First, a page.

THE mask has been ripped apart by a seven-judge bench of the High Court of Andhra Pradesh. The real face of slogan “reservation for Muslims” was exposed. While dealing with the constitutional validity of AP Reservation in favour of Socially Educationally Backward Classes of Muslims Act, 2007, a seven-judge bench of the AP High Court declared: “This 2007 Act is religion specific and potentially encourages religious conversions and is thus unsustainable.” This is the third time the Congress government of AP has faced adverse judgment on the issue of providing reservations to Muslims.
In the year 2004 Dr YS Rajasekhara Reddy provided reservations to Muslims in education and public employment to the extent of five per cent. A five-judge bench said that this is illegal. After this the farce of inquiry by Commission for Backwards Classes was enacted and reservation was given to Muslims and Act was promulgated in 2005. Another five-judge bench declared this 2005 Act is illegal. Thereafter, the YS government issued another Act in 2007. A seven-judge bench on February 8 declared this action illegal.
The bench comprised of Chief Justice Anil Ramesh Dave Justice T Meena Kumari, Justice B Prakasha Rao, Justice DSR Varma, Justice A Gopala Reddy, Justice V Eswariah and Justice Goda Raghuram. The 137-page judgment was given by the Chief Justice AR Dave on behalf of himself, Justice A Gopala Reddy, Justice V Eswariah and Justice Goda Raghuram. They declared the AP Reservation in favour of Socially Educationally Backward Classes of Muslims Act, 2007 unsustainable. Justice T Meena Kumari gave a separate judgment running into 77 pages allowing the writ petitions but gave a different reasoning. Justice B Prakasha Rao said that the seven-judge bench was to answer the reference regarding the method to be adopted. He differed with the findings of the five judges and did not set aside the state action. Justice DSR Varma declared that he is differing with Chief Justice and Justice T Mena Kumari and said that he will give his reasons later.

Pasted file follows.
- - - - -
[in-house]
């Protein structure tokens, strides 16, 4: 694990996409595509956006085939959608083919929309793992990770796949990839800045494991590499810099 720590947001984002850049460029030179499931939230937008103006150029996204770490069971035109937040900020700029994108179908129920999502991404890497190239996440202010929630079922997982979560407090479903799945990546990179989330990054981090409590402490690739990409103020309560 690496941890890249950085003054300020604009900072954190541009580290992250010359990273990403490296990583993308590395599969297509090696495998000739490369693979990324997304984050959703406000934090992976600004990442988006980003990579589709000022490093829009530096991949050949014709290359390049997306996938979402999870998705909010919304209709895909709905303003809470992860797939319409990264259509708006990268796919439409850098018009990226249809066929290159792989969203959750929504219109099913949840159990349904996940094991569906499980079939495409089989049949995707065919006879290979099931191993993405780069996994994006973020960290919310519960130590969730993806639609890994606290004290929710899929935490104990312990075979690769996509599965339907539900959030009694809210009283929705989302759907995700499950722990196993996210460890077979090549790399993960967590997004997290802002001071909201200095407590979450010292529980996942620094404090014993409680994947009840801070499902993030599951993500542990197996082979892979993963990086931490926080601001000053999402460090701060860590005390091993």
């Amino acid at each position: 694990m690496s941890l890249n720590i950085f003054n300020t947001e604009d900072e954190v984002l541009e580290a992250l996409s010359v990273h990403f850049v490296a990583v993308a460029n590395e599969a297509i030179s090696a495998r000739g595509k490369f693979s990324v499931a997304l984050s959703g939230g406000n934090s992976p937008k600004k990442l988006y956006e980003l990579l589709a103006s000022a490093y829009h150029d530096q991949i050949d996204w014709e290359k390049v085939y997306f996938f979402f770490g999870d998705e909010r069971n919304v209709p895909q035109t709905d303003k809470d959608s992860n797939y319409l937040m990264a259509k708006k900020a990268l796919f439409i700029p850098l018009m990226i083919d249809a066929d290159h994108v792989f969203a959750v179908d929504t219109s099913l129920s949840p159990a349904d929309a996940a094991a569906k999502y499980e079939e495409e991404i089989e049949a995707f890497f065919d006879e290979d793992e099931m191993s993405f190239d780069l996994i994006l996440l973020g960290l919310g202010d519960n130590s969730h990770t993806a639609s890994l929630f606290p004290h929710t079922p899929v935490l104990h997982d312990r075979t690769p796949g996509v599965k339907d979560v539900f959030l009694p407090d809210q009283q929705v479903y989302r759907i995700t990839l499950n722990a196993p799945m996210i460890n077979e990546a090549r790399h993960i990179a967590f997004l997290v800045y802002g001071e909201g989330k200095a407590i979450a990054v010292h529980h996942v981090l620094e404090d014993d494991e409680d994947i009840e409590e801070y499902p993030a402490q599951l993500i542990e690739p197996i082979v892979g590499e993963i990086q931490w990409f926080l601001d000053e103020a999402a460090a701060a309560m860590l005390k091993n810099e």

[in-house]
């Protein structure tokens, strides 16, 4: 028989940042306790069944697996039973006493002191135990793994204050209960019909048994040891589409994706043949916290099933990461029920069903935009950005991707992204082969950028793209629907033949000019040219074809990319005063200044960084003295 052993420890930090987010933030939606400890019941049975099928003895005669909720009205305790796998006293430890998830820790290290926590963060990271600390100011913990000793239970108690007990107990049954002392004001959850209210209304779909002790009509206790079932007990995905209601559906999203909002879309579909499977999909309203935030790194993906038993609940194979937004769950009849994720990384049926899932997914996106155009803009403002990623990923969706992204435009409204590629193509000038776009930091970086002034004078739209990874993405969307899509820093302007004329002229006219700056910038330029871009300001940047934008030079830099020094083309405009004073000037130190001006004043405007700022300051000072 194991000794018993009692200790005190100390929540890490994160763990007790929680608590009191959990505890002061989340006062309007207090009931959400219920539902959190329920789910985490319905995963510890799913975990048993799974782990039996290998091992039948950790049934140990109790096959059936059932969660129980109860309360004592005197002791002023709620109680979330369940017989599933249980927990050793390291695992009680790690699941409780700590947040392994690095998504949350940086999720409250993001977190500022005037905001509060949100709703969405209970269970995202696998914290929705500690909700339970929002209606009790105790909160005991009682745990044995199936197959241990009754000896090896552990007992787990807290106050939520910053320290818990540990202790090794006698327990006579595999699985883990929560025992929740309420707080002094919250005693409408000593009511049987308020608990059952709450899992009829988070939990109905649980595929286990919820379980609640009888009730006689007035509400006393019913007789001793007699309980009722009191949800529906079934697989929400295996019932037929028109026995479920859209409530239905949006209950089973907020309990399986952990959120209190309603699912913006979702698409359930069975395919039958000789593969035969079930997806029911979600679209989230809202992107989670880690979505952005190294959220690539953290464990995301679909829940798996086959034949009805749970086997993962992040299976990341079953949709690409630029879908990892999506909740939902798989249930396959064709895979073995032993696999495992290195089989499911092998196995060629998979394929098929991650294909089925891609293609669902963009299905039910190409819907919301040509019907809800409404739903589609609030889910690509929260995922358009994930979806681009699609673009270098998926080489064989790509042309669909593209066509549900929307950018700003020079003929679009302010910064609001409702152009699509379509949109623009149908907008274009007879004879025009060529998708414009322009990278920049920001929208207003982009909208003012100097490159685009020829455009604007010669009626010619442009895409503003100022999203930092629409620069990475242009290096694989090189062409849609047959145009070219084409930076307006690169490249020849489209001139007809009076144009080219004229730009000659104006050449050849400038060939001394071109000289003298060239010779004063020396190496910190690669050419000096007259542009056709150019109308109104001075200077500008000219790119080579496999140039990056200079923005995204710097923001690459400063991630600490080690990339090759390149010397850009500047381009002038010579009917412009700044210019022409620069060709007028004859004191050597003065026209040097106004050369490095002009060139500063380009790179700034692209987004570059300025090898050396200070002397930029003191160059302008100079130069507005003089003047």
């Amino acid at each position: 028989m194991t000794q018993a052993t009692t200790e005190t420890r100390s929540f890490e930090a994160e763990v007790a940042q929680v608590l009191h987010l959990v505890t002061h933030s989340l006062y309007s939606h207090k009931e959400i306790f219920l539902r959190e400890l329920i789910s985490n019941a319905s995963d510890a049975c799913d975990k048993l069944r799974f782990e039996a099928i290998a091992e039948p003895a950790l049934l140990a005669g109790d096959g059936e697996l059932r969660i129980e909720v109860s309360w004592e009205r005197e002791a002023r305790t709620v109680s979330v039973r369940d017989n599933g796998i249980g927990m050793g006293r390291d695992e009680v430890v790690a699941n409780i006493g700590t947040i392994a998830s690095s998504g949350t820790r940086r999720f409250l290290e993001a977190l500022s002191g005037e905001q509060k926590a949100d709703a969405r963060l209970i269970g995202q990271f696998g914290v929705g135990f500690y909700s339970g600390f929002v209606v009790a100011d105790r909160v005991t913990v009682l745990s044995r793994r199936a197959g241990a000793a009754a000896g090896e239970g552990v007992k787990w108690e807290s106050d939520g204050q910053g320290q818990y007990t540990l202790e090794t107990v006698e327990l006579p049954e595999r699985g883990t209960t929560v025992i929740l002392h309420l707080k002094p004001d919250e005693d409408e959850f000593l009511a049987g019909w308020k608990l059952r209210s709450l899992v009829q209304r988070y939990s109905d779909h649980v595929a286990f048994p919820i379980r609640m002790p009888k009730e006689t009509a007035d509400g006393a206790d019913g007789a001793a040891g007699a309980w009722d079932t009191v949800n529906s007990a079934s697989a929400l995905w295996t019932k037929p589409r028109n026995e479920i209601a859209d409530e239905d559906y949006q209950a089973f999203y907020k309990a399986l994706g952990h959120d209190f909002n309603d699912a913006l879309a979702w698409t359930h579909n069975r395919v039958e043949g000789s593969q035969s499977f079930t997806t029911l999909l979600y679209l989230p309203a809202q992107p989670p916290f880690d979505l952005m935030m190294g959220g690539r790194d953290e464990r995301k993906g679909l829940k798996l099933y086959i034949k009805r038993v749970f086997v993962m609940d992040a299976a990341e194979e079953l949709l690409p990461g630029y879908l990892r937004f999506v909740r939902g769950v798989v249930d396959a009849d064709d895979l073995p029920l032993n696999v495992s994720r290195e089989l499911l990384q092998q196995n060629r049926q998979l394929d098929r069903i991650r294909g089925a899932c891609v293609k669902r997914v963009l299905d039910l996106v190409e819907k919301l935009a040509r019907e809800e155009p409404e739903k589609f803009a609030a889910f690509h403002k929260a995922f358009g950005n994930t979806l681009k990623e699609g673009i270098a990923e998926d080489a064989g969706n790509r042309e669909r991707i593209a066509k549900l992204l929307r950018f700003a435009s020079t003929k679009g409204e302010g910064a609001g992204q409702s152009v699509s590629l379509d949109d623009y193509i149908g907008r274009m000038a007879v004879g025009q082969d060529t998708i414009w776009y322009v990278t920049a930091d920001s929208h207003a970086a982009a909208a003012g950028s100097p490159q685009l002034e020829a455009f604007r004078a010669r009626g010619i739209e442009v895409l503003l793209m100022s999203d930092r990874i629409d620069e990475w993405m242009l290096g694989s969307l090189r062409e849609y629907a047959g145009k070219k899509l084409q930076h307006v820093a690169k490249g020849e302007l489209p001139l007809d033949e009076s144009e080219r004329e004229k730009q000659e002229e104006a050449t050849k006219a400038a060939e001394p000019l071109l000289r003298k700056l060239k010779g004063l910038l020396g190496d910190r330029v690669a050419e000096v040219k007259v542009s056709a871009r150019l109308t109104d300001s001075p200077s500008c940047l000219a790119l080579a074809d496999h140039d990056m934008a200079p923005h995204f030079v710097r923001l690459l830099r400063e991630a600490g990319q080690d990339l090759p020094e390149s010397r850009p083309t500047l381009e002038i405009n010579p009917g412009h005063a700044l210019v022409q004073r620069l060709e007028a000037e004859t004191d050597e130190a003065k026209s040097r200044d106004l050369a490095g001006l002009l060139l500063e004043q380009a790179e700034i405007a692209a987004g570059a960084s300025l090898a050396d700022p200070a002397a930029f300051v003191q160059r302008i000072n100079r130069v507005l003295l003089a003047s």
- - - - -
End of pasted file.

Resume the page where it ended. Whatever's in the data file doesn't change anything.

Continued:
It may be recalled that the government issued Ordinance 5 of 2007 providing 4 per cent reservations to several selected groups of Muslims in the fields of education and public employment. This was preceded by inquiry by AP Commission for Backwards Classes. The government had appointed Krishnan, a retired civil servant, the advisor who submitted a report, which was sent to the BC Commission. This Ordinance was challenged by Shravanti and several other students. Some persons claimed that this will hurt the backward classes and filed public interest petitions. During the course of hearing the AP Legislative Assembly passed the bill and Act 26 of 2007 came into force. Petitions were amended to bring this act under challenge.
The majority judgment pronounced by the Chief Justice said that the action of the state government is solely based upon the report, findings and recommendations of the commission and the procedural error committed by the commission is fatal to its report and its consequent recommendations. The court said that it is deplorable that the commission was not even aware of total population of persons belonging to groups of Muslims who have been selected to be put into E category among the BC groups. The sample survey was found faulty and the quick survey in the name and style of fast track method was termed as “hit and run method”. This was declared neither legal nor sustainable. The sampling was “opportunity sampling and non-probability sampling”. The court said that the BC Commission failed to formulate criteria for identifying the BC among the Muslims but simply conducted a household survey in places close to its hand. It was declared that the commission did not conduct survey objectively to justify its recommendations.